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An evaluation of catalytic emission controls and vertical exhaust stacks to prevent carbon monoxide poisonings from houseboat generator exhaust.
Zimmer AT; Earnest GS; Kurimo R
Cincinnati, OH: U.S. Department of Health and Human Services, Public Health Service, Centers for Disease Control and Prevention, National Institute for Occupational Safety and Health, EPHB 171-36a, 2005 Sep; :1-28
Working under an interagency agreement with the United States Coast Guard, researchers from the National Institute for Occupational Safety and Health (NIOSH) evaluated carbon monoxide (CO) emissions, exposures, and controls from gasoline-powered generators on houseboats. This evaluation is part of a series of studies conducted by NIOSH investigators during the past several years to identify and recommend effective engineering controls to reduce the CO hazard and eliminate CO poisonings on houseboats and other recreational marine vessels. The performance of two (14 KW and 20 KW) Westerbeke, Safe-CO Generators were tested. Using electronic fuel injection and a catalytic air pollution control device, these generators were specifically designed to reduce carbon monoxide emissions to protect the boating occupants. To prevent excessive heat buildup in the catalyst, the device was also water jacketed. This represented an improvement over previously tested engineering control devices by reducing their fire hazard potential (Earnest, Dunn et al. 2003). The houseboat containing the 14 KW generator had been modified so that testing could be accomplished using either a side exhaust or top exhaust configuration. At the request of Fun Country Marine, a 12.5 KW Westerbeke generator was also tested that had been retrofitted with a Zenith Electronic Fuel Injection Kit (EFI). When comparing the real-time results for the side versus top stack exhaust, slightly higher concentrations were noted on the lower stern deck in the side exhaust configuration. Although the use of the low Safe-CO generator resulted in low CO concentrations for either configuration, the use of the vertical exhaust is recommended as a prudent control technology. For example, not changing the catalyst would result in performance degradation over time resulting in higher than expected emissions. The use of a vertical stack would insure that exhaust emissions were located well away from boaters to reduce their potential for exposure. The performance of the Westerbeke Safe-CO generators was impressive with stack CO emission of approximately 200 ppm for the fully warmed generator. Due to diffusion, these emissions were significantly reduced such that highest average real-time CO reading, obtained from the monitors placed throughout the houseboat, was 9.3 ppm (side exhaust configuration). In addition, the performance of the Westerbeke generator retrofitted with a Zenith EFI was excellent with a stack CO emission below 1,000 ppm for the fully warmed generator. Given the low hours of operation for all of the generators tested, it is important to conduct addition tests at the end of the houseboat season to determine if there are any performance degradations.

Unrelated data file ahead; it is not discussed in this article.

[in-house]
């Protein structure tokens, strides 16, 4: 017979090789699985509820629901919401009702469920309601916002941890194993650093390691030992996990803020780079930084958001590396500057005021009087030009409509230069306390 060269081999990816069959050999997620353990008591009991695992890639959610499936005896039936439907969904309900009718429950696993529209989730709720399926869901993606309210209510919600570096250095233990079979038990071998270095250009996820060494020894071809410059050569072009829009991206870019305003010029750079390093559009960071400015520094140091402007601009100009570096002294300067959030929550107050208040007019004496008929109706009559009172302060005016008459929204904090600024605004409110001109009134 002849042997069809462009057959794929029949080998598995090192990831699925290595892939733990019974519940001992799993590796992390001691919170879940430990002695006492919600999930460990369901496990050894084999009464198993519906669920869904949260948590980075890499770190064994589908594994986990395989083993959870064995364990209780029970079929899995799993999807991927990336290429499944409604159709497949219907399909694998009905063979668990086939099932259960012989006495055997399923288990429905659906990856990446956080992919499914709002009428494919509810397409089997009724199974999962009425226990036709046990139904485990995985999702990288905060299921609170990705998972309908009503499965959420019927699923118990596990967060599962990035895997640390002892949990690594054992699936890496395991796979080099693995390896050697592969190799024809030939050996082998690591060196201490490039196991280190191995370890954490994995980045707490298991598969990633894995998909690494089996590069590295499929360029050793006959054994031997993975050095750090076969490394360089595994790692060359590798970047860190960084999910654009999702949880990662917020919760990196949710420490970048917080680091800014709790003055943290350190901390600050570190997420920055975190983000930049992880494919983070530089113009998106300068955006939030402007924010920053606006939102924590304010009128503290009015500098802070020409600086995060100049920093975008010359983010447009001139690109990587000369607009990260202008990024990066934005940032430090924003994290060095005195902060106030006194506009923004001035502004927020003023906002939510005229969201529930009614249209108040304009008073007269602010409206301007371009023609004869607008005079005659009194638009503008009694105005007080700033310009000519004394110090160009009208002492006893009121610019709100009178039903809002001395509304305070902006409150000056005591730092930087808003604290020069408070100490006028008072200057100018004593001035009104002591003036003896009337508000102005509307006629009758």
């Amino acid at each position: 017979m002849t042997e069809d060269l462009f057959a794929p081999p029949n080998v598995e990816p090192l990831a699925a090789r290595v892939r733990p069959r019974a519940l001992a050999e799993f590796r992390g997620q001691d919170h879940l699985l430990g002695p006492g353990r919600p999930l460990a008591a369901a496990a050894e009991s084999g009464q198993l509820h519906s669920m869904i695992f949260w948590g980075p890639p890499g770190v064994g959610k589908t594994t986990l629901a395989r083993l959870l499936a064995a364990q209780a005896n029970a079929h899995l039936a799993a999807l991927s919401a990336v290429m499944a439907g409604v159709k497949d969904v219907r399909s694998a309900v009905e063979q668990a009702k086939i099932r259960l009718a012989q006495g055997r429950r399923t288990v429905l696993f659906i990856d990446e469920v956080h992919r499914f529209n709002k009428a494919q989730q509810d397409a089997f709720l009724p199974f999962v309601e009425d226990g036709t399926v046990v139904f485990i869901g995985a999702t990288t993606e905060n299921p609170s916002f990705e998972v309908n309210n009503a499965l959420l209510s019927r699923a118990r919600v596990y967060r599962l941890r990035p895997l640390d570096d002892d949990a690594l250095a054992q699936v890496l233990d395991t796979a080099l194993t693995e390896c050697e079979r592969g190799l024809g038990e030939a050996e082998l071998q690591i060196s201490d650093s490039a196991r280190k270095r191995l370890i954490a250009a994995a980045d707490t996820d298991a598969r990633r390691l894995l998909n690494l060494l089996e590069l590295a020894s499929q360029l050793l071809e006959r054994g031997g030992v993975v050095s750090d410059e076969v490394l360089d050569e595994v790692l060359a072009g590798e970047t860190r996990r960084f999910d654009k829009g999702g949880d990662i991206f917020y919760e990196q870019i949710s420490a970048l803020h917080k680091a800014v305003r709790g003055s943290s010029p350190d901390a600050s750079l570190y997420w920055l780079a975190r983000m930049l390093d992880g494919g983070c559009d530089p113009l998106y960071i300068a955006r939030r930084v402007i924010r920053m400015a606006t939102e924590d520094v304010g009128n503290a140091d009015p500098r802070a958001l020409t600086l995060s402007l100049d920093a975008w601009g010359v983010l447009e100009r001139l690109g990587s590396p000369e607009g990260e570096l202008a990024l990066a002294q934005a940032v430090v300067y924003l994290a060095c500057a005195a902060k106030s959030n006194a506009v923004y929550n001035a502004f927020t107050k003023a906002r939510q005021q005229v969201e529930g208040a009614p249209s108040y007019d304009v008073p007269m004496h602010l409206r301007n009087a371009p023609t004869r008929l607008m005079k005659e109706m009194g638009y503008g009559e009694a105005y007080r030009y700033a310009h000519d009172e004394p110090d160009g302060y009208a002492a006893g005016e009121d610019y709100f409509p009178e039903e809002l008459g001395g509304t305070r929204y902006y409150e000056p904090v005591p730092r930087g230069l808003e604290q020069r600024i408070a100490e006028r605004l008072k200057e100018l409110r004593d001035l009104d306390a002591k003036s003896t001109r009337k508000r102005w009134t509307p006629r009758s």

Region-9; Control-technology; Environmental-control-equipment; Environmental-exposure; Exhaust-gases; Exhaust-ventilation; Boat-manufacturing-industry; Poison-control; Poison-gases; Engineering-controls; Equipment-design; Emission-sources; Combustion-gases
National Institute for Occupational Safety and Health, Division of Applied Research and Technology, Mail Stop R-5, 4676 Columbia Parkway, Cincinnati, OH 45226
Field Studies; Control Technology
NTIS Accession No.
Research Tools and Approaches: Control Technology and Personal Protective Equipment
National Institute for Occupational Safety and Health
Page last reviewed: September 2, 2020
Content source: National Institute for Occupational Safety and Health Education and Information Division